Last Level Press

Review: The Legend of Zelda: A Link Between Worlds

Reviewer: Olen Bjorgo

It has always been my intention that if I were to review a Legend of Zelda game, the first one would be The Wind Waker; not because it was my first or the best, but because it’s my absolute favorite in the series, and sharing that love would mean a lot to me because Zelda has, in a funny way, always been in my life. The original for the NES is my mom’s favorite game, and she played it while she was pregnant with me; the first SNES games I remember watching my oldest cousin play were Chrono Trigger and A Link to the Past; I had a friend who had Link’s Awakening for the GameBoy, another who had Oracle of Ages, and the first Zelda I ever played was Ocarina of Time on the Nintendo 64. However, I’ve had to change things because A Link Between Worlds happened, and I want to share why this is the best game in the series to have been made in a long time.

The Legend of Zelda: A Link Between Worlds is the sequel to the SNES game, A Link to the Past, and takes place in a time when the events of the first game have become a legend in their own right. After the evil Ganon’s plans to conquer Hyrule and steal the Triforce, a powerful golden relic of the goddesses capable of granting any wish, was locked away by the Seven Sages and the mighty hero who wielded the Master Sword, peace reigned once again as the Triforce was split into three pieces so that no one could use its power. However, a strange man named Yuga has been traveling across Hyrule and turning the descendants of the Seven Sages into paintings, and intends to use them to release Ganon and gain his part of the Triforce, the Triforce of Power. It is up to Link, the apprentice of a blacksmith, to go and save his kingdom, lest dark forces engulf the land. However, there is more than just his world on the line.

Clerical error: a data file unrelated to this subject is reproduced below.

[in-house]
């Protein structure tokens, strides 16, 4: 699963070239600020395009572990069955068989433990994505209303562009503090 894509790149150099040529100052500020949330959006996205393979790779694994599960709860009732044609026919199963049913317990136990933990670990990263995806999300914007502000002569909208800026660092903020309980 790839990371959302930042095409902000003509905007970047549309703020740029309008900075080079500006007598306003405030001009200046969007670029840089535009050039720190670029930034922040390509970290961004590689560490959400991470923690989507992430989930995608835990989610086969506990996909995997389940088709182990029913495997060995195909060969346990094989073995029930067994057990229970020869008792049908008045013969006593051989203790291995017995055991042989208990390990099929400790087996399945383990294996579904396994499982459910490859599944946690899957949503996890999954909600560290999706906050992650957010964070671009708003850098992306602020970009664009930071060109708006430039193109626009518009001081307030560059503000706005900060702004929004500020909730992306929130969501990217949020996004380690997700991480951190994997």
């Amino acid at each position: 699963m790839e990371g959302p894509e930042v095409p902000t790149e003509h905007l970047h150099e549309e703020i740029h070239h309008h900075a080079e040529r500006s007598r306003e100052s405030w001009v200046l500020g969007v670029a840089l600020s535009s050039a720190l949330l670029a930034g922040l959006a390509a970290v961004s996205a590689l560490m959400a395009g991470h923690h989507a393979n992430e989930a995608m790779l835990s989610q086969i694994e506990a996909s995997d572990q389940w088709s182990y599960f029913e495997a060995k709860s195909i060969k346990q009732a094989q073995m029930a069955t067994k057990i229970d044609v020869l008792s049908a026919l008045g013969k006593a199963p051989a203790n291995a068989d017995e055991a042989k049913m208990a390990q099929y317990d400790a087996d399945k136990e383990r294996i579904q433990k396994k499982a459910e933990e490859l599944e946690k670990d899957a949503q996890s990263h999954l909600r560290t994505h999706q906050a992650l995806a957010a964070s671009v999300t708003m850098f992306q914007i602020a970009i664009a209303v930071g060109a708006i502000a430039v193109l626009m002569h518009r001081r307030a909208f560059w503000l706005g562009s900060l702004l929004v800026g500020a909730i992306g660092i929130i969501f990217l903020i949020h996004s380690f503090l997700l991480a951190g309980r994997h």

A Link Between Worlds is like any Zelda should be: an amazing game to look at. If you have played A Link to the Past, you know this Hyrule because aside from a few changes and the update from 16-bit graphics to beautiful 3D models, you are still in the same kingdom: your house is even in the very same location as it was in the prequel.

If this image doesn’t fill you with giddy nostalgia, I’m not sure we

can be friends.

Honestly, I wouldn’t be surprised if Nintendo initially wanted this game to be a graphically updated version of A Link to the Past, but they didn’t go that route, and I’m glad because they did what any good sequel, or even any good remake for that matter, should do: keep the feeling of the original, but improve upon it to make it better. It’s not even just Hyrule, but its counterpart of Lorule that makes the real change.  Nintendo could have simply made Lorule an updated version of Dark World from A Link to the Past, but instead made it into a bleak and ruined kingdom overrun with foul beasts and darkness, a land that had a history with regular people, that was drastically different from what the Dark World was. Both of these worlds are never boring, never bland, and never make you feel like any area is empty or wasted.

The music in this game is probably some of my favorite. Yes, it is just revamped and updated versions of a lot of the music from A Link to the Past, but it also is remixed too. For example, the first overworld theme is heavy on guitar strumming while the iconic notes of the overworld theme is played on a violin, and sounds more like something to get you awake and out of bed, but changes on to the much more familiar Hyrule Field theme, a theme for scaling mountains, fighting evil monsters, and swimming through water filled with enemies as you go on your quest to save Princess Zelda and Hyrule. That’s not say there’s no original music made for this game, but if you enjoyed the music from A Link to the Past then just imagine many of those tracks remade using today’s technology. As for voice acting, the series continues to hold steadfast to its tradition of not having voice work for any of the characters or enemies outside of grunts and yells. However, with such nice music why would you ruin it with subpar voices?